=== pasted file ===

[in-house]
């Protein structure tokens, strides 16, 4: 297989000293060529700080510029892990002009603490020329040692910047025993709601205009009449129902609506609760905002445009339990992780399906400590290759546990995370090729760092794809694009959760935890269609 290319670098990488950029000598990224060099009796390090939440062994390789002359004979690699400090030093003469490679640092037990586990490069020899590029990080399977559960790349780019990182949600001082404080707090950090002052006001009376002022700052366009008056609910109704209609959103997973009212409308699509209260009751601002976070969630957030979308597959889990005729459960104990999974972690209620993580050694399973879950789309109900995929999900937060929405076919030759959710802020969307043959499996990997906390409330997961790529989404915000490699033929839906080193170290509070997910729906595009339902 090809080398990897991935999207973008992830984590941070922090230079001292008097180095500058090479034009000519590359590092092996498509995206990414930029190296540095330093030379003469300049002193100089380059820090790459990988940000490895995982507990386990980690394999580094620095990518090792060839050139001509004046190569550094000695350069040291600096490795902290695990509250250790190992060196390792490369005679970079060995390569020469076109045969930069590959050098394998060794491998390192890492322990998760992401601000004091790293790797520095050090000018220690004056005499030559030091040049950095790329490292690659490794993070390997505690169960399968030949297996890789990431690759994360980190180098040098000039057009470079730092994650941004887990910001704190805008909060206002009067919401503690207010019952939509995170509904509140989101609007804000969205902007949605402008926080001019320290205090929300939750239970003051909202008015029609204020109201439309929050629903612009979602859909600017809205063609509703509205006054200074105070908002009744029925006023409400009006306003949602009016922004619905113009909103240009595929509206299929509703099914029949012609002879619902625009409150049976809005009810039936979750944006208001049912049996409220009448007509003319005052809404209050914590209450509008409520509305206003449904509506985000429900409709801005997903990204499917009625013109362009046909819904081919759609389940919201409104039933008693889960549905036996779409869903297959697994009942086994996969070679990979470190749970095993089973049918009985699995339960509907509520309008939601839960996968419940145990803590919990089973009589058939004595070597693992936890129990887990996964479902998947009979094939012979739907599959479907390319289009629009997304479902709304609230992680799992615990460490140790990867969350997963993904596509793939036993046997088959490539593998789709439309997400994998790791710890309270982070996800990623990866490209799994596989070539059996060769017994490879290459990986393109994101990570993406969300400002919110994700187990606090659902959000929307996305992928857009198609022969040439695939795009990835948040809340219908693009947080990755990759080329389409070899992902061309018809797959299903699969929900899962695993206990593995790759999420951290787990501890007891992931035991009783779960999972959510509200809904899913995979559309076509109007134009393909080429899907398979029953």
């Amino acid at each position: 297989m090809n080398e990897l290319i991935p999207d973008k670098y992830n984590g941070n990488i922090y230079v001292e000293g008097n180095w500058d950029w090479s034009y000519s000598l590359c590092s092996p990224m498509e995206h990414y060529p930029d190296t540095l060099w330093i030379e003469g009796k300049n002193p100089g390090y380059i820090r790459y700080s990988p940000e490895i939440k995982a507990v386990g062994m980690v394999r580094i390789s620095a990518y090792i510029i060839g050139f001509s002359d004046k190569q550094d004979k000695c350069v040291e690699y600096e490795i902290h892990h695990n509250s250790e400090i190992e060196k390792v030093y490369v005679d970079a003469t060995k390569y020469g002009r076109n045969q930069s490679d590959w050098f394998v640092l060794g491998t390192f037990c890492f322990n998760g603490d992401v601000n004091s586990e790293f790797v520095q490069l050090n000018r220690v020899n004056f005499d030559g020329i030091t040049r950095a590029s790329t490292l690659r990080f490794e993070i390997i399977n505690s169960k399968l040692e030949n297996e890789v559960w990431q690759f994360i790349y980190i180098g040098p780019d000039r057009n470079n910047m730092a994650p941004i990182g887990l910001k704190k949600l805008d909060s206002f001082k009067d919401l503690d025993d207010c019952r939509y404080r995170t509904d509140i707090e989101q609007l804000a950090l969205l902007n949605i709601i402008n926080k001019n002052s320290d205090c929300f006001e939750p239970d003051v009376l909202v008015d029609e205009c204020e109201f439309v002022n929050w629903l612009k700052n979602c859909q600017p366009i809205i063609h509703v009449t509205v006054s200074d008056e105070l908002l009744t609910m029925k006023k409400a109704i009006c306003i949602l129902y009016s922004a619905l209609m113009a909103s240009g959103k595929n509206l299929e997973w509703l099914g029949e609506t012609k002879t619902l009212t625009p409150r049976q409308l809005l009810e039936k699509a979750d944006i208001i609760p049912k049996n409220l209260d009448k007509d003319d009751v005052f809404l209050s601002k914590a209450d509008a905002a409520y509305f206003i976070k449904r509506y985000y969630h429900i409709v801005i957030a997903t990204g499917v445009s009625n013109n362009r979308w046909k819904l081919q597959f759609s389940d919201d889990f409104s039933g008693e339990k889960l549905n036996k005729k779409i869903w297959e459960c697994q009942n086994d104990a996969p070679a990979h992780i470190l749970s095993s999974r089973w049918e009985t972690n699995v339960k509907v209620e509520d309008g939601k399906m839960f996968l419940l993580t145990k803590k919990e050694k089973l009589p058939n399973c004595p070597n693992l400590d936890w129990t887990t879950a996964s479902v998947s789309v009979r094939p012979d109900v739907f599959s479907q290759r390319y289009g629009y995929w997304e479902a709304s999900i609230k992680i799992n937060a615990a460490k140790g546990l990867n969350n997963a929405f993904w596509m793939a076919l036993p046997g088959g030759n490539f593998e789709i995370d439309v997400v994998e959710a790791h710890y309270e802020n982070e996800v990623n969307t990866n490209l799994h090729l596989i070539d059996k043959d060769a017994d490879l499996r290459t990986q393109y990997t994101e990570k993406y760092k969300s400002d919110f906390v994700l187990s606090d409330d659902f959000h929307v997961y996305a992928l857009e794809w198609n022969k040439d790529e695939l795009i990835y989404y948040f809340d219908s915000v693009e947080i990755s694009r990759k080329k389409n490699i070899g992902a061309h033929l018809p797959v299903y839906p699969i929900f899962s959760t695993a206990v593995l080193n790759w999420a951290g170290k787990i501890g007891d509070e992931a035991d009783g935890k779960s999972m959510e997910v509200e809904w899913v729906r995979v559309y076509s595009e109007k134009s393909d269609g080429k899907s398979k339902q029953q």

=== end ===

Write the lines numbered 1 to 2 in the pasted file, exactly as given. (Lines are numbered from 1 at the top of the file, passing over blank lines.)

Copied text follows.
[in-house]
């Protein structure tokens, strides 16, 4: 297989000293060529700080510029892990002009603490020329040692910047025993709601205009009449129902609506609760905002445009339990992780399906400590290759546990995370090729760092794809694009959760935890269609 290319670098990488950029000598990224060099009796390090939440062994390789002359004979690699400090030093003469490679640092037990586990490069020899590029990080399977559960790349780019990182949600001082404080707090950090002052006001009376002022700052366009008056609910109704209609959103997973009212409308699509209260009751601002976070969630957030979308597959889990005729459960104990999974972690209620993580050694399973879950789309109900995929999900937060929405076919030759959710802020969307043959499996990997906390409330997961790529989404915000490699033929839906080193170290509070997910729906595009339902 090809080398990897991935999207973008992830984590941070922090230079001292008097180095500058090479034009000519590359590092092996498509995206990414930029190296540095330093030379003469300049002193100089380059820090790459990988940000490895995982507990386990980690394999580094620095990518090792060839050139001509004046190569550094000695350069040291600096490795902290695990509250250790190992060196390792490369005679970079060995390569020469076109045969930069590959050098394998060794491998390192890492322990998760992401601000004091790293790797520095050090000018220690004056005499030559030091040049950095790329490292690659490794993070390997505690169960399968030949297996890789990431690759994360980190180098040098000039057009470079730092994650941004887990910001704190805008909060206002009067919401503690207010019952939509995170509904509140989101609007804000969205902007949605402008926080001019320290205090929300939750239970003051909202008015029609204020109201439309929050629903612009979602859909600017809205063609509703509205006054200074105070908002009744029925006023409400009006306003949602009016922004619905113009909103240009595929509206299929509703099914029949012609002879619902625009409150049976809005009810039936979750944006208001049912049996409220009448007509003319005052809404209050914590209450509008409520509305206003449904509506985000429900409709801005997903990204499917009625013109362009046909819904081919759609389940919201409104039933008693889960549905036996779409869903297959697994009942086994996969070679990979470190749970095993089973049918009985699995339960509907509520309008939601839960996968419940145990803590919990089973009589058939004595070597693992936890129990887990996964479902998947009979094939012979739907599959479907390319289009629009997304479902709304609230992680799992615990460490140790990867969350997963993904596509793939036993046997088959490539593998789709439309997400994998790791710890309270982070996800990623990866490209799994596989070539059996060769017994490879290459990986393109994101990570993406969300400002919110994700187990606090659902959000929307996305992928857009198609022969040439695939795009990835948040809340219908693009947080990755990759080329389409070899992902061309018809797959299903699969929900899962695993206990593995790759999420951290787990501890007891992931035991009783779960999972959510509200809904899913995979559309076509109007134009393909080429899907398979029953």